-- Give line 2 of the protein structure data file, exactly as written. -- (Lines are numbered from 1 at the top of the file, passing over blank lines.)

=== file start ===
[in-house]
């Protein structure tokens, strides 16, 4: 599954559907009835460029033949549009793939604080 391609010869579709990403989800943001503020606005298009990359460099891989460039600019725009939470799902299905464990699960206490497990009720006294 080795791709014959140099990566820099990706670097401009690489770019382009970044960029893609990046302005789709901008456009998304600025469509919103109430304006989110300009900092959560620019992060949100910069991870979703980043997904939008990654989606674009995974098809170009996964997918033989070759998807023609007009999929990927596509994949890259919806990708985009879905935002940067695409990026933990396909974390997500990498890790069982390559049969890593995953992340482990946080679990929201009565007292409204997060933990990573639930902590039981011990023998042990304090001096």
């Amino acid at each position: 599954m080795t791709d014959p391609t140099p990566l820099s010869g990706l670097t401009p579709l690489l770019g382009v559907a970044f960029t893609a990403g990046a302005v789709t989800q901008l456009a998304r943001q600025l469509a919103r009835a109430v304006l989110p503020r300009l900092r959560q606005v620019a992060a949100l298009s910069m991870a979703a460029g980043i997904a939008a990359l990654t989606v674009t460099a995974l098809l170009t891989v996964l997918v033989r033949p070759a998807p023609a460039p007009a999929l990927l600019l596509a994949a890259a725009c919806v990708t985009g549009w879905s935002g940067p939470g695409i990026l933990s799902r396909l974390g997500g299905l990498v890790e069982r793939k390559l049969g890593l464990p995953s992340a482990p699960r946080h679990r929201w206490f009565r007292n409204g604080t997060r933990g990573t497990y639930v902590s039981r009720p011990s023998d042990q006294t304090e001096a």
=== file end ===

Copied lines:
């Protein structure tokens, strides 16, 4: 599954559907009835460029033949549009793939604080 391609010869579709990403989800943001503020606005298009990359460099891989460039600019725009939470799902299905464990699960206490497990009720006294 080795791709014959140099990566820099990706670097401009690489770019382009970044960029893609990046302005789709901008456009998304600025469509919103109430304006989110300009900092959560620019992060949100910069991870979703980043997904939008990654989606674009995974098809170009996964997918033989070759998807023609007009999929990927596509994949890259919806990708985009879905935002940067695409990026933990396909974390997500990498890790069982390559049969890593995953992340482990946080679990929201009565007292409204997060933990990573639930902590039981011990023998042990304090001096």